Two villagers produced two pots of sand into which the man placed the pieces of bamboo, three in each pot with a cup of tea. He then sprinkled blood from the rooster's eyes on the bamboos and nailed the bird to a nearby tree with the nail through its eyes.
After pouring out wine at the bottom of the tree, more bamboo papers were burned. The man wet his fingers and put water from the bowl into the cock's blinded eyes. Firecrackers were set off and the bird was set on the ground, and the man put water from the bowl into the bird's mouth before reviving it.
The rooster actually woke up.
Jade plants adorn the doctor's office. The plant is known as the "good luck tree" in China, according to Celia Hu.
Photo by M. Scott Moon
The two pots with the bamboos were taken to hillsides at far ends of the village and buried under trees selected by the man. Then he declared that work could start in the new building in three days, and the ceremony was over.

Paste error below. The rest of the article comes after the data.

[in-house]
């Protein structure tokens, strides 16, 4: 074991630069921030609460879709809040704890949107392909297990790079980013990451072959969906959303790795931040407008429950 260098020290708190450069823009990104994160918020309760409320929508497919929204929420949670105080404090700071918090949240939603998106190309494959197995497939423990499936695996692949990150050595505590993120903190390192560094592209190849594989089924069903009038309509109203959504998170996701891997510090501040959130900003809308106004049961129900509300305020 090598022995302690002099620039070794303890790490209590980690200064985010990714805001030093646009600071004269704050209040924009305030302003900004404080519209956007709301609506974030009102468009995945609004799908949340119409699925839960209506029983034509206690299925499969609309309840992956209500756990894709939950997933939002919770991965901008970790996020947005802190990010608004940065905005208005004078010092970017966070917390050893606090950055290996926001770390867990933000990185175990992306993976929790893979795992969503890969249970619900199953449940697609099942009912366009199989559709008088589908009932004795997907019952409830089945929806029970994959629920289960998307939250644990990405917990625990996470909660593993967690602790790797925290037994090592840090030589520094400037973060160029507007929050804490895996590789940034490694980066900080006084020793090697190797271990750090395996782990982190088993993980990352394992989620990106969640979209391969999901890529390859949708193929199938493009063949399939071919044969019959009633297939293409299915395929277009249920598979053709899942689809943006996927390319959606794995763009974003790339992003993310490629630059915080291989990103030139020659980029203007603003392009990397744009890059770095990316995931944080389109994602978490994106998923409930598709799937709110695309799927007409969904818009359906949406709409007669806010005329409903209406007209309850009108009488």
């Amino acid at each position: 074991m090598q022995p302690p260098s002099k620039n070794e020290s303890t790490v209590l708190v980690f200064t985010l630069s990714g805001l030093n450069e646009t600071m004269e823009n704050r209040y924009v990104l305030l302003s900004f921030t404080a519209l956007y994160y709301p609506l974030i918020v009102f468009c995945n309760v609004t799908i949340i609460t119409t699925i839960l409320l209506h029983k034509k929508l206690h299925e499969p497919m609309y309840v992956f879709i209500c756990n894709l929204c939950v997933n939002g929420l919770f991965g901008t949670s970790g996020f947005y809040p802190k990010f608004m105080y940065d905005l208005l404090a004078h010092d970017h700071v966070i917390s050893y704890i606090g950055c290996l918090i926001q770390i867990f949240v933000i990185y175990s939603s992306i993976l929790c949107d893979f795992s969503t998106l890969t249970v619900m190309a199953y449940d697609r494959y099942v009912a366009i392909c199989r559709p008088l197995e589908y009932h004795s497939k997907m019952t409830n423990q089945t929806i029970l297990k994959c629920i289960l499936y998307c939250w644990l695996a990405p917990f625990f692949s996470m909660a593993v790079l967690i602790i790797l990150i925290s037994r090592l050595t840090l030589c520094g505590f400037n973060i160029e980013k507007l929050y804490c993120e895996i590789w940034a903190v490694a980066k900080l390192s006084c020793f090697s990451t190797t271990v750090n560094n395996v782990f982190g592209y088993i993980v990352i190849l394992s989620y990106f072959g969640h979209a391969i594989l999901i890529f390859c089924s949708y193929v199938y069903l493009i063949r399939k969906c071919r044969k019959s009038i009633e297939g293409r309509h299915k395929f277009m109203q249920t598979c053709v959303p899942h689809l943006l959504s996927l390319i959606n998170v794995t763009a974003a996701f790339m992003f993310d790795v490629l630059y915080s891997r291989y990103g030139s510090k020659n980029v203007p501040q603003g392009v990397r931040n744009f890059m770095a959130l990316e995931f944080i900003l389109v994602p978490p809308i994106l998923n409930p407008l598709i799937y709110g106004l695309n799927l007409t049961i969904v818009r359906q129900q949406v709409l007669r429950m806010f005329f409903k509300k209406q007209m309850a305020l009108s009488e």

This account was recorded in 1960 by a G.C.W. Grout in a book called Chinese Geomancy. Tun Fu is a ritual to appease Chinese spirits before moving into a new home or work place and is an important initial precursor to feng shui, the Chinese art of placement.
Jerry performed a similar ritual early in the morning on Sept. 19. He downplayed the ceremony, however, and indicated the rites he performed were very different from the aforementioned ritual.
"It's just a gesture," he said.
But he said the ceremony, along with the placement of the all the dental and office equipment and the design and actual placement of the building, were done according to the laws of feng shui (pronounced fung shway).
"It's all about harmony with nature," Jerry said of the principles upon which his new offices on Binkley Street were designed, built and decorated. "It's just like in biblical terms. You don't build your house on sand."
But the principles of